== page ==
The financial technology (FinTech) startup space has long been positioned as an alternative to mainstream banking and financial services, as customers go mobile or move online, seeking out flexible, friction-free services.

As reported on Transform Finance last year, new banking customers such as students, young adults, and the previously unbanked, choose digital services when they first enter the market.

According to 2019 research from Fujitsu, more than one in ten consumers (11 percent) now exclusively use ‘challenger’ banks instead of established high-street names. In five years’ time, less than half of consumers (48 percent) will solely bank with traditional brands. Seventeen percent will solely use challenger services, while 35 percent will bank with a combination of new and traditional outlets.

Speed is part of the attraction for all age groups, with 42 percent of respondents saying that they appreciate faster and better access to their financial information.

But a lot has changed since November 2019 when that report was published. The coronavirus has hit the world, impacting the UK just weeks after a disorderly Brexit that left it with no trading deal with its former partners and the prospect of regulatory divergence.

The pound and UK economy are in free fall – the former hitting its lowest level against partners’ currencies this week, and the latter shrinking by up to two percent, by some estimates, prior to lockdown.

The prospect of one of the most severe recessions the UK has ever seen may be on the cards – a situation that is part circumstantial and part self-inflicted. Other countries face similarly alarming prospects, as they struggle to inject cash and incentives into the economies; a shot of adrenaline to the chest.

So how is the FinTech sector responding? At this point in history, some people’s response might be Who cares?, but as more and more people turn to digital solutions – especially Generation Rent – its health and wellbeing is worth considering.

Many citizens may have little choice but to bank online or from their phones in the weeks ahead, and use other digital financial services to keep their businesses running. In this sense, the sector will need to be reliable, stable, resilient – and well supported with cash.

The latter is a challenge, however, as global financial stress may cause wealthy investors to flee to lower-risk alternatives. Gold, rather than the ‘new gold’, may seem more attractive.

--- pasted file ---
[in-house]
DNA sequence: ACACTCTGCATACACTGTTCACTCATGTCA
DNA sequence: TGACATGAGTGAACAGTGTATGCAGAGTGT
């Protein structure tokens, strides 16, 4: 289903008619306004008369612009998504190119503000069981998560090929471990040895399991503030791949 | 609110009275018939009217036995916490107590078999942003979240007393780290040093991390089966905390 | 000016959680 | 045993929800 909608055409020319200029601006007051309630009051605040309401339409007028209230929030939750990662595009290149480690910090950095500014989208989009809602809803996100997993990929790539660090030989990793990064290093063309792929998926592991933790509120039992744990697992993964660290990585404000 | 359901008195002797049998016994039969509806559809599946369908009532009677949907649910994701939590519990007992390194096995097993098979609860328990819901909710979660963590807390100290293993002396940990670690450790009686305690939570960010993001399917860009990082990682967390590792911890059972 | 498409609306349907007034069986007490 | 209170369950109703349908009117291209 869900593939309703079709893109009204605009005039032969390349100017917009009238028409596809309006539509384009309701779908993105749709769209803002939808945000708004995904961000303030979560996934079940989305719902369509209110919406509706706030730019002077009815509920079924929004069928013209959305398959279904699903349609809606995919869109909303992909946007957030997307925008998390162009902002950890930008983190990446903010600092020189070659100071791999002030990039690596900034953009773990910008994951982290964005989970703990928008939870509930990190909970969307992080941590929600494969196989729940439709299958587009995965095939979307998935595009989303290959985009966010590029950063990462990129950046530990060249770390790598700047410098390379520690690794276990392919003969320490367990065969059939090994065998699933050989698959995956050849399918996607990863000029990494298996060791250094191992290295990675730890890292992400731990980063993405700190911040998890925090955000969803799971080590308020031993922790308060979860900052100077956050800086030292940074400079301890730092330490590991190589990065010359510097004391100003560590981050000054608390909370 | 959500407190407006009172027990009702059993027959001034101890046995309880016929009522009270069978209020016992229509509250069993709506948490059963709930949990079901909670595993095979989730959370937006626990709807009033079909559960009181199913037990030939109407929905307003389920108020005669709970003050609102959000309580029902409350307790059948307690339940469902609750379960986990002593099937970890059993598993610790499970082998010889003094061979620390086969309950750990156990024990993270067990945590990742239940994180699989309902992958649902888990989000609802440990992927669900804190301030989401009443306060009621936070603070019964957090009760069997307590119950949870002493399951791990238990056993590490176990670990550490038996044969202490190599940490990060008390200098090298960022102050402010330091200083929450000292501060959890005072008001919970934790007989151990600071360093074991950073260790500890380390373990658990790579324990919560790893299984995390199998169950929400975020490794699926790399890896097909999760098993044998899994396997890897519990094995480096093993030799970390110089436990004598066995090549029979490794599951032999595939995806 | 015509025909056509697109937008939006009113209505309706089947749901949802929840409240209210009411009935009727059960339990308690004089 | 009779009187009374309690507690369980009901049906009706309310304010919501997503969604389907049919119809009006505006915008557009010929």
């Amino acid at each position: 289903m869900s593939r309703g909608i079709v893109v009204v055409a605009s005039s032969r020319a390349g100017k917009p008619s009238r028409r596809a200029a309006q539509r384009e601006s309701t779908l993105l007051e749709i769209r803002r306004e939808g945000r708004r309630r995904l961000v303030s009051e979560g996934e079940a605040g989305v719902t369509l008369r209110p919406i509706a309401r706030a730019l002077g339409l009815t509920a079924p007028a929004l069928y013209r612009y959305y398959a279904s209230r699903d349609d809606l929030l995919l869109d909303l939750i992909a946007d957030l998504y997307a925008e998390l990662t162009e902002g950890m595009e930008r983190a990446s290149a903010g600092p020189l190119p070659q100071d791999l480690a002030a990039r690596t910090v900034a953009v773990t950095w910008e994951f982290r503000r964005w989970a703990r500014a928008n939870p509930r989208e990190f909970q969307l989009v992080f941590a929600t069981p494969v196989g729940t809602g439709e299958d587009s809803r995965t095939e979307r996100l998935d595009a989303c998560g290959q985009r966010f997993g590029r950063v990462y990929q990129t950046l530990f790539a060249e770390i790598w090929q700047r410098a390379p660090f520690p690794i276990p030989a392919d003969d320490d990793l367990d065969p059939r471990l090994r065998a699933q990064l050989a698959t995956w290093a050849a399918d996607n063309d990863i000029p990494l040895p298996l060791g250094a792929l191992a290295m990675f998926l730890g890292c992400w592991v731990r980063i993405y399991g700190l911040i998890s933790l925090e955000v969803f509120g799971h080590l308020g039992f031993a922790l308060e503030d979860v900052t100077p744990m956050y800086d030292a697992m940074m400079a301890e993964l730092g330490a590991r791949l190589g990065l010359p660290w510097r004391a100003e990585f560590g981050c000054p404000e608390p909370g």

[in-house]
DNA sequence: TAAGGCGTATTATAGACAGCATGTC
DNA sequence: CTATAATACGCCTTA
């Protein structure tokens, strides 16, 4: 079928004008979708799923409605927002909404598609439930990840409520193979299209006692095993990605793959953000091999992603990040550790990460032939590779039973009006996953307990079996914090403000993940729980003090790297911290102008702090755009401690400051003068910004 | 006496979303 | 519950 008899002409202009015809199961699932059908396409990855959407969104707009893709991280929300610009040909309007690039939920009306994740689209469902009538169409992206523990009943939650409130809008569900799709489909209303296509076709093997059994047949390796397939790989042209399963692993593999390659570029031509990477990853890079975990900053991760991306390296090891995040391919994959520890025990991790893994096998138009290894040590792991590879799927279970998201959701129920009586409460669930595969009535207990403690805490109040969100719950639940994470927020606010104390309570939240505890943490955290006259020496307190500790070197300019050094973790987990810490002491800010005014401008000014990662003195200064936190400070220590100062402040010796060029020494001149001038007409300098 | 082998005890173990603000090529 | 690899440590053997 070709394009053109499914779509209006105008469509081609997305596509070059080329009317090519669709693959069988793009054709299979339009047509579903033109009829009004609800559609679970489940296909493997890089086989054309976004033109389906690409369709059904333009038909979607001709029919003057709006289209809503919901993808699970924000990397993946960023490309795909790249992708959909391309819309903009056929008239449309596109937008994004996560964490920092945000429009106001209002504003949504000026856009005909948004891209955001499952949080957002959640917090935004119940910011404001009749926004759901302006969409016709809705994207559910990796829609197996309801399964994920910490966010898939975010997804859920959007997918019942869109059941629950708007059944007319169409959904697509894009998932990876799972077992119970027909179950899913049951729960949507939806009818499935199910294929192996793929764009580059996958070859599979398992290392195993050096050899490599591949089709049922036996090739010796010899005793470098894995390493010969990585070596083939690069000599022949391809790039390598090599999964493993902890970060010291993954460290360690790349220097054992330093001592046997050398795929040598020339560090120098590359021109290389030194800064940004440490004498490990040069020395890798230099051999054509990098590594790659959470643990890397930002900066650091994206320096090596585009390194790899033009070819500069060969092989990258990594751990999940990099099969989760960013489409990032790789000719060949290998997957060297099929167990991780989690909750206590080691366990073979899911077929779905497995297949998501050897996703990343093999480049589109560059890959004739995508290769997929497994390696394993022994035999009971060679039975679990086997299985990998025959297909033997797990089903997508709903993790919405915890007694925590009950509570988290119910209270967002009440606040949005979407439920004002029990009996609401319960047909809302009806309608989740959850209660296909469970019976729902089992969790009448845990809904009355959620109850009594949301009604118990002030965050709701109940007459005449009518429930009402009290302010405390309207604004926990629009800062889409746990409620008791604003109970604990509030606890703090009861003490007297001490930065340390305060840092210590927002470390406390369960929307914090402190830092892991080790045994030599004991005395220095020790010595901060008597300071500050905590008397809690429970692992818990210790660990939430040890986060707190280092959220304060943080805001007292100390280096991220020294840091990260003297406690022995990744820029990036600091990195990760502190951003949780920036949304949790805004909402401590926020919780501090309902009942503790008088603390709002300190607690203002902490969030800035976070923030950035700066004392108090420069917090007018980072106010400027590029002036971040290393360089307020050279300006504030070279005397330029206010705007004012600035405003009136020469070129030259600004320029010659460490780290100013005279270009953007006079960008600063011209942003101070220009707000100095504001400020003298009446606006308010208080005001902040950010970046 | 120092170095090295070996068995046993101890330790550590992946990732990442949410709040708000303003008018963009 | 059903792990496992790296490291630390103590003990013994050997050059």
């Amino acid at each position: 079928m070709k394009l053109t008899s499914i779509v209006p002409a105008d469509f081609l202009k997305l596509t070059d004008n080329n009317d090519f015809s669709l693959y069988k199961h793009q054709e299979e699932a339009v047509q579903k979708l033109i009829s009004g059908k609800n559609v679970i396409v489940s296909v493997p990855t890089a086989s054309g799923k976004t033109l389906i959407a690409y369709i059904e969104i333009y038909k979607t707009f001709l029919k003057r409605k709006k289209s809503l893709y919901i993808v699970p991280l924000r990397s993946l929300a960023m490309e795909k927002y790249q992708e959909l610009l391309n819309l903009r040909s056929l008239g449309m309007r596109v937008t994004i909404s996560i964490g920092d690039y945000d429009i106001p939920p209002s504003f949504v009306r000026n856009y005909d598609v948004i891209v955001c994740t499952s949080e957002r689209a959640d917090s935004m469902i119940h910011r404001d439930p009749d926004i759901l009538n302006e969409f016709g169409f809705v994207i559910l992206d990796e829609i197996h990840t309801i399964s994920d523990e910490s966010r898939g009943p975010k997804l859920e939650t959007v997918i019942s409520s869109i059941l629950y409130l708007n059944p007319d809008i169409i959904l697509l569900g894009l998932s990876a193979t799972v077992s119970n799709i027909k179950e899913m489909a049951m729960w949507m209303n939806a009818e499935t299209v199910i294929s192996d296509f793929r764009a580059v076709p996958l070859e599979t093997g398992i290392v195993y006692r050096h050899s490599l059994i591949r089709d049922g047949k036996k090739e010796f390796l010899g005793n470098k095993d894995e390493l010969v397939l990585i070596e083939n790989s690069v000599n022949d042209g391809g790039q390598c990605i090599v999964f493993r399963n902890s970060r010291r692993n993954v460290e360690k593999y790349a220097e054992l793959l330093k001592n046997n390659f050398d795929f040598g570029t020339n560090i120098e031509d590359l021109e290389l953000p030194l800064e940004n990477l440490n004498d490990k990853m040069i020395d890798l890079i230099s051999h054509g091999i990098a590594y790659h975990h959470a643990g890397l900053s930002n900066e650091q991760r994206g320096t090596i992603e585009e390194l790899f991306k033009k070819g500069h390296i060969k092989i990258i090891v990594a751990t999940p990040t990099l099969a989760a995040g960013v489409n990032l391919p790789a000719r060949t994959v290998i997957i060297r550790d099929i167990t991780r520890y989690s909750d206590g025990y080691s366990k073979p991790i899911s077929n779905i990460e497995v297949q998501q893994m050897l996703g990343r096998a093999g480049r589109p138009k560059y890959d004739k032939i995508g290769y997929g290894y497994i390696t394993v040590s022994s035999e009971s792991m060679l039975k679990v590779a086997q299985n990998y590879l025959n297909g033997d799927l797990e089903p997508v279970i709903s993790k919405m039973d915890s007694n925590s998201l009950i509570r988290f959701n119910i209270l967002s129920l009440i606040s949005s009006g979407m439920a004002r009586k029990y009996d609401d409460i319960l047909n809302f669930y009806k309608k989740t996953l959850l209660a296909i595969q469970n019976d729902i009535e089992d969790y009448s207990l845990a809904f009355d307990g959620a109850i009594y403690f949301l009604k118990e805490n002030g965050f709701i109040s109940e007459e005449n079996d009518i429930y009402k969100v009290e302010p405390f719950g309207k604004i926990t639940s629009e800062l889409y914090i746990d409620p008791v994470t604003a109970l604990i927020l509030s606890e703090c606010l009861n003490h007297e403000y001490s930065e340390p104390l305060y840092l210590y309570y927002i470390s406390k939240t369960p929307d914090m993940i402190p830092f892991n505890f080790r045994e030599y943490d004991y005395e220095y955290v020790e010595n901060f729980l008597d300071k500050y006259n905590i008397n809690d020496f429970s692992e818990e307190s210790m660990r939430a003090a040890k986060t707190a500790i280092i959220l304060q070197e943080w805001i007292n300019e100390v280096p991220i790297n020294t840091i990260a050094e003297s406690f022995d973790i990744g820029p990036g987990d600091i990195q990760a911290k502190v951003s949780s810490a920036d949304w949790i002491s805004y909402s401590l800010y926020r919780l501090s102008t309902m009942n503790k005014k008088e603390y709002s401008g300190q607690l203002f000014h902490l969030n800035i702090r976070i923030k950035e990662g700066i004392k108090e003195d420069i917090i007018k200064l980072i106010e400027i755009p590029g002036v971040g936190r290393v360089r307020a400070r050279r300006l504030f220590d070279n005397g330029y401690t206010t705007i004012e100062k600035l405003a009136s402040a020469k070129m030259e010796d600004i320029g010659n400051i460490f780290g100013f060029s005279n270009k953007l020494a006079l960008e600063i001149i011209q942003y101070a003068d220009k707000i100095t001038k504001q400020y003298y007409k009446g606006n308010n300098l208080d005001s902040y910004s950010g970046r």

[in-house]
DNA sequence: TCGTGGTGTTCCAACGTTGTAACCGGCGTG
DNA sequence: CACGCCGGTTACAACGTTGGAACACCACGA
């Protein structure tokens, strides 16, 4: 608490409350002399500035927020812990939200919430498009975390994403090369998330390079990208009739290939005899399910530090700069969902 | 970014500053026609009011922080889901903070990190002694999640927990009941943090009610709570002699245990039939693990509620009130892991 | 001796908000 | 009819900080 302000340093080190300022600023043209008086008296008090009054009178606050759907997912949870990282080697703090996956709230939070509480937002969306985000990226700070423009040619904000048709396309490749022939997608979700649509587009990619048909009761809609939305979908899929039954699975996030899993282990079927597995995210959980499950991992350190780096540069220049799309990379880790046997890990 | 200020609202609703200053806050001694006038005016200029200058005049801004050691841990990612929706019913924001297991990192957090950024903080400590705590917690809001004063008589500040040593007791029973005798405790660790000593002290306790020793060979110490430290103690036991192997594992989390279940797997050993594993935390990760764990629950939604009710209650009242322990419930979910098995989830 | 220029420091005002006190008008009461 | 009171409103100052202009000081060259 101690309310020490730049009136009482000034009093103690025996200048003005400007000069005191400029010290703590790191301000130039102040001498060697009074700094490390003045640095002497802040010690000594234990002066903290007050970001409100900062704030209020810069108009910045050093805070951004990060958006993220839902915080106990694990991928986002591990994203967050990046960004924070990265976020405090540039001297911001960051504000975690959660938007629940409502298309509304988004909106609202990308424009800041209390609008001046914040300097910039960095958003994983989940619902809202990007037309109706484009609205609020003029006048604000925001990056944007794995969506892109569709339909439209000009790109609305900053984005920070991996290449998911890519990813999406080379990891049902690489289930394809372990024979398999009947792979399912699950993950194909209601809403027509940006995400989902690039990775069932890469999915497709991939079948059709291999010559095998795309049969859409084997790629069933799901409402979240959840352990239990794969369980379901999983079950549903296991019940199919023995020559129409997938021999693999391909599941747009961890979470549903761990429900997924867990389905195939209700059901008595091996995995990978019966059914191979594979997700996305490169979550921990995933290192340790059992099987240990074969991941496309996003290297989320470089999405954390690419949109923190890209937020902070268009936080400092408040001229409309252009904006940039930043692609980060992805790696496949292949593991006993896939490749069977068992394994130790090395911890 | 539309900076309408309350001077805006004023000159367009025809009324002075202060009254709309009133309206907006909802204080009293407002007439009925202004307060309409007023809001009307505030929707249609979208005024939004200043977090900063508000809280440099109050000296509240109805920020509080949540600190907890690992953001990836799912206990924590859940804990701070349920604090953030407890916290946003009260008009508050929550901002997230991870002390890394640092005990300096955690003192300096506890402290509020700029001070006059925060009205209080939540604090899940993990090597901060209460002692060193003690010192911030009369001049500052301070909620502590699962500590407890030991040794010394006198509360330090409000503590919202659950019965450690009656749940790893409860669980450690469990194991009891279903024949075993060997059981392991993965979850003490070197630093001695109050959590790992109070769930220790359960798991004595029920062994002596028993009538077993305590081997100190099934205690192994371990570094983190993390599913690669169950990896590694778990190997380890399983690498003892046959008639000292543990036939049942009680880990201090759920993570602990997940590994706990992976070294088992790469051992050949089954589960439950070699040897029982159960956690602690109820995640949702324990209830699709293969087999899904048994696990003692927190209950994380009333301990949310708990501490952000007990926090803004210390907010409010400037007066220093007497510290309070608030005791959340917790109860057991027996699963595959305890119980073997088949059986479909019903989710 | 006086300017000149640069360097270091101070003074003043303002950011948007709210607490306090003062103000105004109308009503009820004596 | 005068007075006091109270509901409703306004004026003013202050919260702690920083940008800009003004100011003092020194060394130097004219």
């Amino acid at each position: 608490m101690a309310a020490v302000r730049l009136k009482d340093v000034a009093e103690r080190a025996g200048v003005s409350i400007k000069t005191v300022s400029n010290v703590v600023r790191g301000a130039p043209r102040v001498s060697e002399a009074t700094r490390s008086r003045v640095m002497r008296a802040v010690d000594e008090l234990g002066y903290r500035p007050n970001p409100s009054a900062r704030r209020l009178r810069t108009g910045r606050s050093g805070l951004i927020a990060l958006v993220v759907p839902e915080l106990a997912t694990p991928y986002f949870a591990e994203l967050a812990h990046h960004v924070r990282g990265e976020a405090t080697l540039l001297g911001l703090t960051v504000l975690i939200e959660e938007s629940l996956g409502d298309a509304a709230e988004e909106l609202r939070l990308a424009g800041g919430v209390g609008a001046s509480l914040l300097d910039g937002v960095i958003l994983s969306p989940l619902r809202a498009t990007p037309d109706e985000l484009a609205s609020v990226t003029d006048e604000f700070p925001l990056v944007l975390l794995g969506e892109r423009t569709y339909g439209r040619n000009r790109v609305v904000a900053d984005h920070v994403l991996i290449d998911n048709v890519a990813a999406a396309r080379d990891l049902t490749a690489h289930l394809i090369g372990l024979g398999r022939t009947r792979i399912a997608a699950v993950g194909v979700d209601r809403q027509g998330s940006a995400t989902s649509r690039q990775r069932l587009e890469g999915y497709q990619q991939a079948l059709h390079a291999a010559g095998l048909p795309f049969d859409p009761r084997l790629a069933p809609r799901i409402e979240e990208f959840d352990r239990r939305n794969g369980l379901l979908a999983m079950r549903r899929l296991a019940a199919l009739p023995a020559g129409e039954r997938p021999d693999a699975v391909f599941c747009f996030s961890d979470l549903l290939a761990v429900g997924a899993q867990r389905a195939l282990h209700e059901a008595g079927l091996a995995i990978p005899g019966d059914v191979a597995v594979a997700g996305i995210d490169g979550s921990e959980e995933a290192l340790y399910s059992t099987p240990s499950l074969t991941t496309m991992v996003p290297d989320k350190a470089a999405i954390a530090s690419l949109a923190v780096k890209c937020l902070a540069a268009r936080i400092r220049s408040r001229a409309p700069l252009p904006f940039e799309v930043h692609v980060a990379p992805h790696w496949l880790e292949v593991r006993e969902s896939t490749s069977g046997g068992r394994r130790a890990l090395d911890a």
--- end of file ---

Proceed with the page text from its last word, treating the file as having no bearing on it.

There have been a number of FinTech stories in recent days. These include:

  • PayPal has reported a significant drop in ecommerce activity in nearly every type of item due to the virus, while mobile payment platforms such as Stripe or Square face losses from dramatically reduced footfalls in shops, restaurants, and bars.


  • Wealth Adviser reports that iCapital Network, a platform that provides financial advisers and their clients with access to a curated menu of private equity and hedge funds at lower minimums, has closed a $146 million funding round. This suggests that how private and offshore capital behaves will be a significant trend to watch, given the prevalence of the shadow banking sector.


  • However, a report published on paints a far less rosy picture. According to brokerage Rosenblatt Securities, FinTech unicorns could see $76 billion wiped off their valuations by the crisis, while some smaller, more nimble players with lower fixed costs could find favour with investors. That report forecasts that the globe’s 58 unicorns in this space could each contract by an average of 15 percent in the event of a prolonged recession. Other startups will struggle to turn valuations into payroll in the coming months.


  • has a different take, suggesting that FinTechs that are working to improve backroom and front-office market functions, such as exchanging securities or making lending decisions, could help markets recover much faster than they did in previous financial crises. Data will be the key.


  • Elsewhere, reports that the Canadian Lenders Association, which includes FinTechs and alternative lenders, is calling on the government to expand its stimulus package to include alternative lending options.


  • In Europe, Italy has been one of the countries most severely affected by the pandemic. However, in an interview with, Alessandro Longoni, Head of Italy’s FinTech District, said that the sector is “probably more prepared than others for this shift”.

    “The first reaction we have seen has been proactive: our community (both FinTech startups and corporate members) has come together with a number of initiatives to support the fight against COVID-19, either via fundraising or via free advice. We believe this is a pragmatic and generous approach.”

    The community has published its own report on the industry’s response here.


  • Finally, Forbes is publishing a regularly updated list of FinTechs that are providing free technology during the pandemic. You can find it here.

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